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Boxer Colitis


This canine health issue is so common in the Boxer breed, that it is often referred to as Boxer Colitis, even though it can affect other breeds as well. 

The word "colitis" means "inflammation of the colon" and it can be a chronic, troubling issue.

The colon of the dog becomes swollen with ulcers all along the lining of the dog’s large intestine. 

The swelling actually destroys cells in the colon’s lining and this is where the ulcers develop.

When a dog has this health problem, there are clear symptoms and luckily treatment is available.


The way that most owners know that something is wrong is from the dog's bowel movements. There are several red flags that will be noticed:

• Diarrhea– often completely uncontrollable - This means that the dog will often have accidents in the home, as they will not have time to signal that they need to go outside to the designated area. It will be what can be described as kind of "gooey"

• A puss-like mucus will be in the bowel movement - It will often be of a whitish color

• Blood in the bowel movement - This can be fresh (red) or if it has had time to dry in the feces, it will appear to be black

As this progresses, there will be more symptoms:

• Weight loss - This will be most noticeable around the rib cage

• Gas (flatulence and/or burping)

• Vomiting (For some this can be intense, for other Boxers, it does not present as a symptom)


If the Boxer dog has sudden symptoms, this may be a case of stress related colitis. This can happen with dogs who are moved into a new home and have not adapted well, put into a kennel or other situations which may make a dog feel very nervous.

This type of colon issue usually clears up once the dog used to a normal routine. While the dog is experiencing problems, it is often recommended to keep them on a very bland, home cooked diet. 

An example of the proper food to give would be fresh, well cooked white meat chicken cut into bite sized pieces along with cooked soft white rice. Some do well with some sweet potatoes or standard baking potatoes mixed in.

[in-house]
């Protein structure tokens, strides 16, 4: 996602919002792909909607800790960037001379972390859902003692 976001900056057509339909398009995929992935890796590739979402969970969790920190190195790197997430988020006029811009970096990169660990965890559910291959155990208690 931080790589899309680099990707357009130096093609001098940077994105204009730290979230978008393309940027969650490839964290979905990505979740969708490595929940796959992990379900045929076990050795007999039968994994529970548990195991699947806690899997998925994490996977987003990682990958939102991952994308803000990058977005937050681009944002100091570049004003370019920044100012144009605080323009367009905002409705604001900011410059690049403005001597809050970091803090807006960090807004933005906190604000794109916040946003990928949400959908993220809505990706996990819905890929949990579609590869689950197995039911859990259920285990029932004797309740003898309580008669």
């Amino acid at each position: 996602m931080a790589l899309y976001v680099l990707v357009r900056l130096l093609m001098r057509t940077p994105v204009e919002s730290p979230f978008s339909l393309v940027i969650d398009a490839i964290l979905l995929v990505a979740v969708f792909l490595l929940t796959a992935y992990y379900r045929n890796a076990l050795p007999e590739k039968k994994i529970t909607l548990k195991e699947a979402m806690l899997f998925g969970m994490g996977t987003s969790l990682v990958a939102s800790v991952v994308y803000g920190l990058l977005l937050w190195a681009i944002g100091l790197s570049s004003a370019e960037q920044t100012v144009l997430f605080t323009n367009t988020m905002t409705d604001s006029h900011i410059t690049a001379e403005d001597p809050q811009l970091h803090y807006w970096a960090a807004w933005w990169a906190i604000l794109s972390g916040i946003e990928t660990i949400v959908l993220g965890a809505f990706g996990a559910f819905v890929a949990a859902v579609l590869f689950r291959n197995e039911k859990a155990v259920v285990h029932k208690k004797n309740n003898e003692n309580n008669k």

Other Causes

Aside from acute stress, the causes of this vary a bit wildly:
  • Infections (including Salmonella, Clostridium, and E. coli)
  • Parasite infections (including, Giardia, Cryptosporidium and whipworms)
  • Trauma
  • Allergic colitis (an allergy brings this on, often a reaction to a particular food - and sometimes one that the dog has ingested many times before - but has "grown into" the allergy
  • Primary inflammatory bowel disease
Colitis may also occur after ingesting contaminated food, being in contact with infected dogs or after chronic exposure to a wet environment.


A diet of plain chicken, plain rice and potatoes as discussed above are part of the treatment plan for chronic colitis.

An antibiotic medication, Baytril being a common one, may be prescribed by the veterinarian which can help in many cases. The 2nd most commonly used antibiotics are with Clavomox or Metronidizole.  

Sulfasalazine (a sulfa medication used for treating ulcerative colitis and rheumatoid arthritis ) and Corticosteroid medicines may be given.

Dosage will vary depending on the severity of the colitis and the age of the Boxer. In general, 2 pills a day is common with Baytril. This, in combination with a bland diet can begin to work after approximately 24 hours and each day will bring about more improvement. Full results are often seen in 10 to 12 days.

Some dogs will respond well and then once they go back to eating kibble, symptoms may come back....In these cases, a bland diet may be recommended indefinitely. When feeding plain foods, be sure to not add any spices such as salt, pepper, etc. The goal is to feed simple foods that are easily digested and do not put any un-needed stress on the intestines during digestion. Foods high in fiber are not recommended.

Here are other key ingredients that seem to help a Boxer with Colitis:
  • Canned pumpkin - 2 tablespoons mixed into 1 meal per day
  • Yogurt - plain white yogurt, 1/4 cup per day, mixed into kibble or eaten right off a big spoon
  • Psyllium powder, 1/2 teaspoon, mixed well into 1/2 cup of warm water and then dribbled over food. Veterinarians often supply this.
  • Kaopectate - You'll want to double check with your veterinarian, however this works well for many Boxer dogs, with a dosage of 1 tablespoon (for adults), 2 times per day. This is for short term use, during times that bowels really need to be tightened up (high diarrhea days).
Another key step to helping dogs with colitis is providing your Boxer with outdoor access via doggie door or open door policy. 

They have to eliminate frequently and giving them the option to get out on their own relieves stress, as it can sometimes be mere seconds that a dog has to make it to his or her designated bathroom area and anxiety of "knowing" he won't make it in time can make things worse since stress affects this condition.

Histiocytic Ulcerative Colitis  

This is a unique form of this canine health problem and it is much more severe. If symptoms last longer than 2 weeks, a veterinarian should perform a complete exam to find out the cause. Stool samples should be examined to look for parasites or bacteria that can cause this canine disease. Blood tests should be done to check red and white blood counts of the dog.
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